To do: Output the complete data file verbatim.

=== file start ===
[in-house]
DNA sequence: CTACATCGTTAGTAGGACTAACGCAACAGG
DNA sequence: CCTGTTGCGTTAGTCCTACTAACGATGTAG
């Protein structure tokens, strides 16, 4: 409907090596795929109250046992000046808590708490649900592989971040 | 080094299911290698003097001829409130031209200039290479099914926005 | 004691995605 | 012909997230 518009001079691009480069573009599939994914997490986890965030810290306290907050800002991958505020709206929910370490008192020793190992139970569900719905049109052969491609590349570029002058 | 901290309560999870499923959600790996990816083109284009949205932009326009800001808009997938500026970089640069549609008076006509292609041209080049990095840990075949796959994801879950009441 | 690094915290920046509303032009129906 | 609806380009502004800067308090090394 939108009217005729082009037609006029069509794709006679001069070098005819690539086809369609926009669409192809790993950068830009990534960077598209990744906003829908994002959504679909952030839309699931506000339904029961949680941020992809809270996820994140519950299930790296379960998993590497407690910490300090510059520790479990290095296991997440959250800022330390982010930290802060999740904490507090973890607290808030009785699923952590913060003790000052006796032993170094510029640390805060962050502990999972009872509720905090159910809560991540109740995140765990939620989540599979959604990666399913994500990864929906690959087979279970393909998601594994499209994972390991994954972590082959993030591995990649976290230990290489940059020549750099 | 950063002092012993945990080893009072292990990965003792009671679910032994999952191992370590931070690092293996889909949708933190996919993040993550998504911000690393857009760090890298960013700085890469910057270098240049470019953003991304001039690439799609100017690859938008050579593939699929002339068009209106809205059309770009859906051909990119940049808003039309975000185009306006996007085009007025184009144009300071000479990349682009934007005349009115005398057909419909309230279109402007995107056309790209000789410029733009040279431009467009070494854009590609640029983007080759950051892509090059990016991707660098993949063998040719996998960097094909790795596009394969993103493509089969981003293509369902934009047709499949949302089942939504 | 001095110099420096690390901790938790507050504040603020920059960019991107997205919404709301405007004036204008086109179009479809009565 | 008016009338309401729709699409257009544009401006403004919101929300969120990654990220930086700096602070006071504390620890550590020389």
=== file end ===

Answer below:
[in-house]
DNA sequence: CTACATCGTTAGTAGGACTAACGCAACAGG
DNA sequence: CCTGTTGCGTTAGTCCTACTAACGATGTAG
């Protein structure tokens, strides 16, 4: 409907090596795929109250046992000046808590708490649900592989971040 | 080094299911290698003097001829409130031209200039290479099914926005 | 004691995605 | 012909997230 518009001079691009480069573009599939994914997490986890965030810290306290907050800002991958505020709206929910370490008192020793190992139970569900719905049109052969491609590349570029002058 | 901290309560999870499923959600790996990816083109284009949205932009326009800001808009997938500026970089640069549609008076006509292609041209080049990095840990075949796959994801879950009441 | 690094915290920046509303032009129906 | 609806380009502004800067308090090394 939108009217005729082009037609006029069509794709006679001069070098005819690539086809369609926009669409192809790993950068830009990534960077598209990744906003829908994002959504679909952030839309699931506000339904029961949680941020992809809270996820994140519950299930790296379960998993590497407690910490300090510059520790479990290095296991997440959250800022330390982010930290802060999740904490507090973890607290808030009785699923952590913060003790000052006796032993170094510029640390805060962050502990999972009872509720905090159910809560991540109740995140765990939620989540599979959604990666399913994500990864929906690959087979279970393909998601594994499209994972390991994954972590082959993030591995990649976290230990290489940059020549750099 | 950063002092012993945990080893009072292990990965003792009671679910032994999952191992370590931070690092293996889909949708933190996919993040993550998504911000690393857009760090890298960013700085890469910057270098240049470019953003991304001039690439799609100017690859938008050579593939699929002339068009209106809205059309770009859906051909990119940049808003039309975000185009306006996007085009007025184009144009300071000479990349682009934007005349009115005398057909419909309230279109402007995107056309790209000789410029733009040279431009467009070494854009590609640029983007080759950051892509090059990016991707660098993949063998040719996998960097094909790795596009394969993103493509089969981003293509369902934009047709499949949302089942939504 | 001095110099420096690390901790938790507050504040603020920059960019991107997205919404709301405007004036204008086109179009479809009565 | 008016009338309401729709699409257009544009401006403004919101929300969120990654990220930086700096602070006071504390620890550590020389």